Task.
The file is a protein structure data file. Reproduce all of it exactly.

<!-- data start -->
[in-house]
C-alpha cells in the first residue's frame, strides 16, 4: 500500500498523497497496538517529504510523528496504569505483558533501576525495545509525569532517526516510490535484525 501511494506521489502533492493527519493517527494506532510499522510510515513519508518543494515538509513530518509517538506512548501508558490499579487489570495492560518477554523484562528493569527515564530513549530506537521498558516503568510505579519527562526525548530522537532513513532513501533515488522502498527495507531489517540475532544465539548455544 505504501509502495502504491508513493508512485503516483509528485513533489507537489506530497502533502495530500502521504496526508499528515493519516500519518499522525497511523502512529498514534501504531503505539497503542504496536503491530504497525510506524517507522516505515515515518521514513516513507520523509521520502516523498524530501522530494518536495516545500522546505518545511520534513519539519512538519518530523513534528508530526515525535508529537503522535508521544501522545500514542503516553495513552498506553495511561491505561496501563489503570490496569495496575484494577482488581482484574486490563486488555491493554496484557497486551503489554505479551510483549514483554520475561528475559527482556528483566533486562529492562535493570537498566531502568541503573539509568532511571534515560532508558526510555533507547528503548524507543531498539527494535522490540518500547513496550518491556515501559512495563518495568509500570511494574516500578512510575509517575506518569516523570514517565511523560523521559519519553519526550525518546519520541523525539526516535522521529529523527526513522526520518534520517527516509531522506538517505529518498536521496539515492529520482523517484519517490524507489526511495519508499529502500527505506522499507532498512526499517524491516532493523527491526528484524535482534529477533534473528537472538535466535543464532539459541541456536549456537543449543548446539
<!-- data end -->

[in-house]
C-alpha cells in the first residue's frame, strides 16, 4: 500500500498523497497496538517529504510523528496504569505483558533501576525495545509525569532517526516510490535484525 501511494506521489502533492493527519493517527494506532510499522510510515513519508518543494515538509513530518509517538506512548501508558490499579487489570495492560518477554523484562528493569527515564530513549530506537521498558516503568510505579519527562526525548530522537532513513532513501533515488522502498527495507531489517540475532544465539548455544 505504501509502495502504491508513493508512485503516483509528485513533489507537489506530497502533502495530500502521504496526508499528515493519516500519518499522525497511523502512529498514534501504531503505539497503542504496536503491530504497525510506524517507522516505515515515518521514513516513507520523509521520502516523498524530501522530494518536495516545500522546505518545511520534513519539519512538519518530523513534528508530526515525535508529537503522535508521544501522545500514542503516553495513552498506553495511561491505561496501563489503570490496569495496575484494577482488581482484574486490563486488555491493554496484557497486551503489554505479551510483549514483554520475561528475559527482556528483566533486562529492562535493570537498566531502568541503573539509568532511571534515560532508558526510555533507547528503548524507543531498539527494535522490540518500547513496550518491556515501559512495563518495568509500570511494574516500578512510575509517575506518569516523570514517565511523560523521559519519553519526550525518546519520541523525539526516535522521529529523527526513522526520518534520517527516509531522506538517505529518498536521496539515492529520482523517484519517490524507489526511495519508499529502500527505506522499507532498512526499517524491516532493523527491526528484524535482534529477533534473528537472538535466535543464532539459541541456536549456537543449543548446539